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Covid-19 Updates

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Dry Eye Treatment Center of NY ReOpening & Offering Appointments!

During the COVID-19 pandemic, the safety and well-being of our patients, staff and doctors is our first priority. Our team will continue to go above and beyond the expectations for optometry practices so that everyone who enters our practice will feel safe. We are sure that you are well aware of the concerns about COVID-19, and we would like you to know the steps we are taking. These measures include, but are not limited to:

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COVID-19 Policy for Optometric Practices

Prior to and after patient care

  1. We will make sure that staff are symptom free each day.
    • Have a non-contact thermometer available to assess temperature, as needed. (NOTE: Temperature alone does not assess or exclude disease.) The CDC defines a fever as a temperature at or above 100.4°F.
    • Ask if they are coughing.
    • Ask if they have shortness of breath.
    • If staff report or appear ill, recommend that they contact their primary care
      physician.
    • Advise staff to NOT travel to the emergency room if they are at risk for
      COVID-19.
  2. Clean all equipment with best available disinfectant (Benefect or alcohol solutions with
    at least 70% alcohol).
  3. Have staff thoroughly wash hands for at least 20 seconds when they arrive, before and
    after each patient, before eating and after using the bathroom.
  4. Instruct staff to wash hands upon entering or use an alcohol-based hand sanitizer.
    The CDC recommends the use of alcohol-based hand sanitizers with greater than
    60% ethanol or 70% isopropanol as the preferred form of hand hygiene.
  5. Staff should use one phone and one computer and maintain social distancing between
    themselves. Should they need to change phones or computers, have them disinfect in
    between use

Clinic/Exam Rooms:

  1. Clean exam room/patient rooms with best disinfectant (see above) in between each patient (with disposable gloves).
  2. Utilize as much disposable equipment as possible.
  3. Utilize a slit lamp “breath” shield/barrier.

Overall Recommendations & Procedures:

  1. Doctors and staff will wash hands as frequently and thoroughly as possible and utilize hand sanitizer, when not wearing disposable gloves.
  2. Dry hands with disposable paper towels as opposed to air dryer machines or cloth towels.
  3. Utilize a non-contact tonometer
  4. Buy multiple spray bottles for office disinfectant.
  5. Create an emergency contact list of staff members for everyone to have at home.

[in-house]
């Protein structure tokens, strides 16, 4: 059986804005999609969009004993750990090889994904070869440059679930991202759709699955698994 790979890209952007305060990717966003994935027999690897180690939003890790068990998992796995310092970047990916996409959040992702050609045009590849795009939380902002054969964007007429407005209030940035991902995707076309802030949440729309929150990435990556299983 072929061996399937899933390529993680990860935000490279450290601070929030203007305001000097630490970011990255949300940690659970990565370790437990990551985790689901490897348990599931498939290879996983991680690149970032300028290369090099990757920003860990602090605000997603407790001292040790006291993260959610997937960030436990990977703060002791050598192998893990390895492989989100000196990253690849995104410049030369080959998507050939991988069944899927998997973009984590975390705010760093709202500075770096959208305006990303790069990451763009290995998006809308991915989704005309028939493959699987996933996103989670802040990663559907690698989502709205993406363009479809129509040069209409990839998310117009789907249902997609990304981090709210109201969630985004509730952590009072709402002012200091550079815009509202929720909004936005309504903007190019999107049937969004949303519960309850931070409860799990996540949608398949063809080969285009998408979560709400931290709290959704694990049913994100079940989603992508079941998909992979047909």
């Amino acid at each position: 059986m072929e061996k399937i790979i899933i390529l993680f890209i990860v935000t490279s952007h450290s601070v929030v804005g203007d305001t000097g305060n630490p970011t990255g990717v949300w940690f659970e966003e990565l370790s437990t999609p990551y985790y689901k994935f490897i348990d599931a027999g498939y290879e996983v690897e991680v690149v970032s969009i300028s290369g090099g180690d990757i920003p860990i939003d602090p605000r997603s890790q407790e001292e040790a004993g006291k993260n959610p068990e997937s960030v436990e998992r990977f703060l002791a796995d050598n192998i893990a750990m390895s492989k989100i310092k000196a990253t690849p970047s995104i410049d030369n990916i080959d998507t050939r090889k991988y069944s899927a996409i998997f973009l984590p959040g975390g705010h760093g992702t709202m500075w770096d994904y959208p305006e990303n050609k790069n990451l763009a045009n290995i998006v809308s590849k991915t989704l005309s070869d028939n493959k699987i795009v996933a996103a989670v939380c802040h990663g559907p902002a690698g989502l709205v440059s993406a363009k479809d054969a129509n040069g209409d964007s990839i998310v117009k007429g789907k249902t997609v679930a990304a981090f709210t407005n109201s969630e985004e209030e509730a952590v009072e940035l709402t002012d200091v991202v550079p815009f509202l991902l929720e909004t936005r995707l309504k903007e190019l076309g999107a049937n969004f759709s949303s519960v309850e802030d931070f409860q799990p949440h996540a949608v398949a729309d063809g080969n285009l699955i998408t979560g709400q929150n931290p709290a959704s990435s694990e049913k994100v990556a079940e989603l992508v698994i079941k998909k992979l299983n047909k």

6. Keep a daily log of patients, phone numbers, and emails on the pen to paper. Have a staff member bring home every night just in case the office needs to close due to exposure or if patients need to be contacted due to exposure.
  7. Utilizing remote/Telemedicine care options for patients when possible.
  8. Caring for your patients during difficult times will always be remembered. Here are a few best practice tips:
    • Call your patients after hours to check up on them if you may be concerned about their ocular or systemic health. It is times like these that can also build a practice.
    • Consider making staff available to go outside to pre-screen or answer patient questions, or drop off contact lenses or eyeglasses, if necessary, for anyone who feels they are at risk coming inside.

During Patient Care

  1. Post a notice on your office door advising patients/staff not to enter if they are ill, were exposed to someone with the coronavirus, or have recently traveled to one of the affected countries.
  2. Assess if the patient is ill, has been exposed to someone who is ill, or has traveled to one of the countries with active coronavirus as soon as they arrive. If they are at risk, isolate them and call your local health department for instructions.
  3. Instruct patients to call ahead if they feel sick, have red eyes (conjunctivitis) or have any concerns.
  4. Instruct patients to limit the number of people that accompany them to 1 person
  5. Offer to reschedule non-emergent patients 70 years and older, patients with comorbidities or pre-existing conditions with decreased immunity.
    • Consider setting aside blocks of time (e.g., the first two office operating hours)
      for older/at risk patients to better protect their health and safety.
  6. Ask patients to come to the office wearing a face mask, if available, or we will provide one.
  7. Have a non-contact thermometer available to assess temperature, as needed. (NOTE: temperature alone does not assess or exclude disease.)
    • The CDC defines a fever as a temperature at or above 100.4°F.
  8. Limit the number of patients in the waiting room to 1 person.
    1. Remove chairs/space out chairs (social distancing).
    2. If sufficient room is not available, ask patients to wait in the lobby until the doctor is ready. If the patient has a cell phone, text the patient to come in when ready. If not, ask the staff to alert them to come into the office.
  9. Utilize Personal Protective Equipment, as available and in accordance with recommendations from the CDC (eg Mask & disposable gloves at a minimum).
  10. Maintain and practice social distancing as much as possible so as not to physically contact the patient outside of clinical necessity, including no handshakes for now.
  11. Instruct patients to use alcohol-based hand sanitizer. CDC recommends the use of alcohol-based hand sanitizers with greater than 60% ethanol or 70% isopropanol as the preferred form of hand hygiene in health care settings, based upon greater access to hand sanitizer.

Dr. Alan Schlussel